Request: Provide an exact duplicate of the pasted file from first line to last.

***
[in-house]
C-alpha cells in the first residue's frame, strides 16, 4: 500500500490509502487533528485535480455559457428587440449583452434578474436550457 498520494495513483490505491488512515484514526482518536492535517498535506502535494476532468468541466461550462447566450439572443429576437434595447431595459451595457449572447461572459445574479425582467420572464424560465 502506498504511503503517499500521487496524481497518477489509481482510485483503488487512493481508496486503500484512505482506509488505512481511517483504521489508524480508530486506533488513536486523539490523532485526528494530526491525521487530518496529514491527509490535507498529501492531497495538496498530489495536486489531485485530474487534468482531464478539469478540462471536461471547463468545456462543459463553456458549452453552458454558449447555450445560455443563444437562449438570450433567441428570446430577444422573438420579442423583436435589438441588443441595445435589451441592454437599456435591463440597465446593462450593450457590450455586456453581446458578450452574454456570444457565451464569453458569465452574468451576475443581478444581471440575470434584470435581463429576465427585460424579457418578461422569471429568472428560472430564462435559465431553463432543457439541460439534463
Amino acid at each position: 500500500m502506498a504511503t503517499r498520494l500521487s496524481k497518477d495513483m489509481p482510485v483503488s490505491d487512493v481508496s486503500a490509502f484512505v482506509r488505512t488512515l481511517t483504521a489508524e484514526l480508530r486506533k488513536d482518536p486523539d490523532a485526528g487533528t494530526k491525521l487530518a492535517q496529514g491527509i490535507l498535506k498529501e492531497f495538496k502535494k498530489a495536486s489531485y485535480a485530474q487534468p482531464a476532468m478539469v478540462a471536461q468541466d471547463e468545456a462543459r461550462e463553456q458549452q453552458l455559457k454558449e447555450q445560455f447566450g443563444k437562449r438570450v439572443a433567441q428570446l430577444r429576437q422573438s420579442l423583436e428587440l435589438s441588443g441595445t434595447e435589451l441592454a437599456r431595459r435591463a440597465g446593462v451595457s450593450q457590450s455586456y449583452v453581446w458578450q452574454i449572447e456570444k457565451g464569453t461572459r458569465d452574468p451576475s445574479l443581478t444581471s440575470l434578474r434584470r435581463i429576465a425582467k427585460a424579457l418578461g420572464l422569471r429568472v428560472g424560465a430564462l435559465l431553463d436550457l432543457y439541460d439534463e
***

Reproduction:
[in-house]
C-alpha cells in the first residue's frame, strides 16, 4: 500500500490509502487533528485535480455559457428587440449583452434578474436550457 498520494495513483490505491488512515484514526482518536492535517498535506502535494476532468468541466461550462447566450439572443429576437434595447431595459451595457449572447461572459445574479425582467420572464424560465 502506498504511503503517499500521487496524481497518477489509481482510485483503488487512493481508496486503500484512505482506509488505512481511517483504521489508524480508530486506533488513536486523539490523532485526528494530526491525521487530518496529514491527509490535507498529501492531497495538496498530489495536486489531485485530474487534468482531464478539469478540462471536461471547463468545456462543459463553456458549452453552458454558449447555450445560455443563444437562449438570450433567441428570446430577444422573438420579442423583436435589438441588443441595445435589451441592454437599456435591463440597465446593462450593450457590450455586456453581446458578450452574454456570444457565451464569453458569465452574468451576475443581478444581471440575470434584470435581463429576465427585460424579457418578461422569471429568472428560472430564462435559465431553463432543457439541460439534463
Amino acid at each position: 500500500m502506498a504511503t503517499r498520494l500521487s496524481k497518477d495513483m489509481p482510485v483503488s490505491d487512493v481508496s486503500a490509502f484512505v482506509r488505512t488512515l481511517t483504521a489508524e484514526l480508530r486506533k488513536d482518536p486523539d490523532a485526528g487533528t494530526k491525521l487530518a492535517q496529514g491527509i490535507l498535506k498529501e492531497f495538496k502535494k498530489a495536486s489531485y485535480a485530474q487534468p482531464a476532468m478539469v478540462a471536461q468541466d471547463e468545456a462543459r461550462e463553456q458549452q453552458l455559457k454558449e447555450q445560455f447566450g443563444k437562449r438570450v439572443a433567441q428570446l430577444r429576437q422573438s420579442l423583436e428587440l435589438s441588443g441595445t434595447e435589451l441592454a437599456r431595459r435591463a440597465g446593462v451595457s450593450q457590450s455586456y449583452v453581446w458578450q452574454i449572447e456570444k457565451g464569453t461572459r458569465d452574468p451576475s445574479l443581478t444581471s440575470l434578474r434584470r435581463i429576465a425582467k427585460a424579457l418578461g420572464l422569471r429568472v428560472g424560465a430564462l435559465l431553463d436550457l432543457y439541460d439534463e